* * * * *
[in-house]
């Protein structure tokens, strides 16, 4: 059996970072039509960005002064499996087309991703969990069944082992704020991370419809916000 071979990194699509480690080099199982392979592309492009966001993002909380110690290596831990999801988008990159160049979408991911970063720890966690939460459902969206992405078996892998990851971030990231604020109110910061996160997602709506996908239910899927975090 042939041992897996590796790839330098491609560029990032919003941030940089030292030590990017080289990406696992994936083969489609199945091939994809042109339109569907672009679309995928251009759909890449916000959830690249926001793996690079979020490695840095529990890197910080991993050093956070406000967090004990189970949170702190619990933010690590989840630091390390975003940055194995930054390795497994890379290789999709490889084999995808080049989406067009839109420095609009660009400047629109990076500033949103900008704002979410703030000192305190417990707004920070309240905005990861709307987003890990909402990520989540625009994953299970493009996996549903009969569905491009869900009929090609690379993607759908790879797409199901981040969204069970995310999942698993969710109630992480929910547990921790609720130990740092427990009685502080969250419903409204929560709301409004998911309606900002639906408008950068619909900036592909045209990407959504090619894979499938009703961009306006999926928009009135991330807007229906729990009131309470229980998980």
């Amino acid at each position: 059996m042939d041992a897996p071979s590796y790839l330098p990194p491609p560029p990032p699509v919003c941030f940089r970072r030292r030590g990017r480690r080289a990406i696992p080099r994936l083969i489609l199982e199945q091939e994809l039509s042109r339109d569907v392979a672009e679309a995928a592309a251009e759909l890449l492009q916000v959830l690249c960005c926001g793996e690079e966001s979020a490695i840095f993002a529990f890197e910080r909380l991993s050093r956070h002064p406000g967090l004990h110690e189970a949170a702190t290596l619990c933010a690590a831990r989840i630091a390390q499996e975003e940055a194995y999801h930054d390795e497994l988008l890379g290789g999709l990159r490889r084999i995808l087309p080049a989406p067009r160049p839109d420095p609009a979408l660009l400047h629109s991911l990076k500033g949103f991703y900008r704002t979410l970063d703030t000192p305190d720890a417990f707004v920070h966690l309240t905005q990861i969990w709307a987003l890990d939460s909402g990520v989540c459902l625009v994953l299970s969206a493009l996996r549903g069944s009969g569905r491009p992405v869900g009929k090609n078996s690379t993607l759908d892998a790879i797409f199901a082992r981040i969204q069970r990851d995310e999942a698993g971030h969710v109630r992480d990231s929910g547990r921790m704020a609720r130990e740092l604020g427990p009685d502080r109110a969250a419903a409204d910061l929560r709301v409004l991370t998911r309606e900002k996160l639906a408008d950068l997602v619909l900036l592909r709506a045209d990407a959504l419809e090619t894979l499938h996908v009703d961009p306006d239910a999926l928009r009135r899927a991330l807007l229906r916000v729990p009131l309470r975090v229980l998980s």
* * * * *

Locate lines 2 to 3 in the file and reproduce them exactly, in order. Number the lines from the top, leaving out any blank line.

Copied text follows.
């Protein structure tokens, strides 16, 4: 059996970072039509960005002064499996087309991703969990069944082992704020991370419809916000 071979990194699509480690080099199982392979592309492009966001993002909380110690290596831990999801988008990159160049979408991911970063720890966690939460459902969206992405078996892998990851971030990231604020109110910061996160997602709506996908239910899927975090 042939041992897996590796790839330098491609560029990032919003941030940089030292030590990017080289990406696992994936083969489609199945091939994809042109339109569907672009679309995928251009759909890449916000959830690249926001793996690079979020490695840095529990890197910080991993050093956070406000967090004990189970949170702190619990933010690590989840630091390390975003940055194995930054390795497994890379290789999709490889084999995808080049989406067009839109420095609009660009400047629109990076500033949103900008704002979410703030000192305190417990707004920070309240905005990861709307987003890990909402990520989540625009994953299970493009996996549903009969569905491009869900009929090609690379993607759908790879797409199901981040969204069970995310999942698993969710109630992480929910547990921790609720130990740092427990009685502080969250419903409204929560709301409004998911309606900002639906408008950068619909900036592909045209990407959504090619894979499938009703961009306006999926928009009135991330807007229906729990009131309470229980998980």
């Amino acid at each position: 059996m042939d041992a897996p071979s590796y790839l330098p990194p491609p560029p990032p699509v919003c941030f940089r970072r030292r030590g990017r480690r080289a990406i696992p080099r994936l083969i489609l199982e199945q091939e994809l039509s042109r339109d569907v392979a672009e679309a995928a592309a251009e759909l890449l492009q916000v959830l690249c960005c926001g793996e690079e966001s979020a490695i840095f993002a529990f890197e910080r909380l991993s050093r956070h002064p406000g967090l004990h110690e189970a949170a702190t290596l619990c933010a690590a831990r989840i630091a390390q499996e975003e940055a194995y999801h930054d390795e497994l988008l890379g290789g999709l990159r490889r084999i995808l087309p080049a989406p067009r160049p839109d420095p609009a979408l660009l400047h629109s991911l990076k500033g949103f991703y900008r704002t979410l970063d703030t000192p305190d720890a417990f707004v920070h966690l309240t905005q990861i969990w709307a987003l890990d939460s909402g990520v989540c459902l625009v994953l299970s969206a493009l996996r549903g069944s009969g569905r491009p992405v869900g009929k090609n078996s690379t993607l759908d892998a790879i797409f199901a082992r981040i969204q069970r990851d995310e999942a698993g971030h969710v109630r992480d990231s929910g547990r921790m704020a609720r130990e740092l604020g427990p009685d502080r109110a969250a419903a409204d910061l929560r709301v409004l991370t998911r309606e900002k996160l639906a408008d950068l997602v619909l900036l592909r709506a045209d990407a959504l419809e090619t894979l499938h996908v009703d961009p306006d239910a999926l928009r009135r899927a991330l807007l229906r916000v729990p009131l309470r975090v229980l998980s």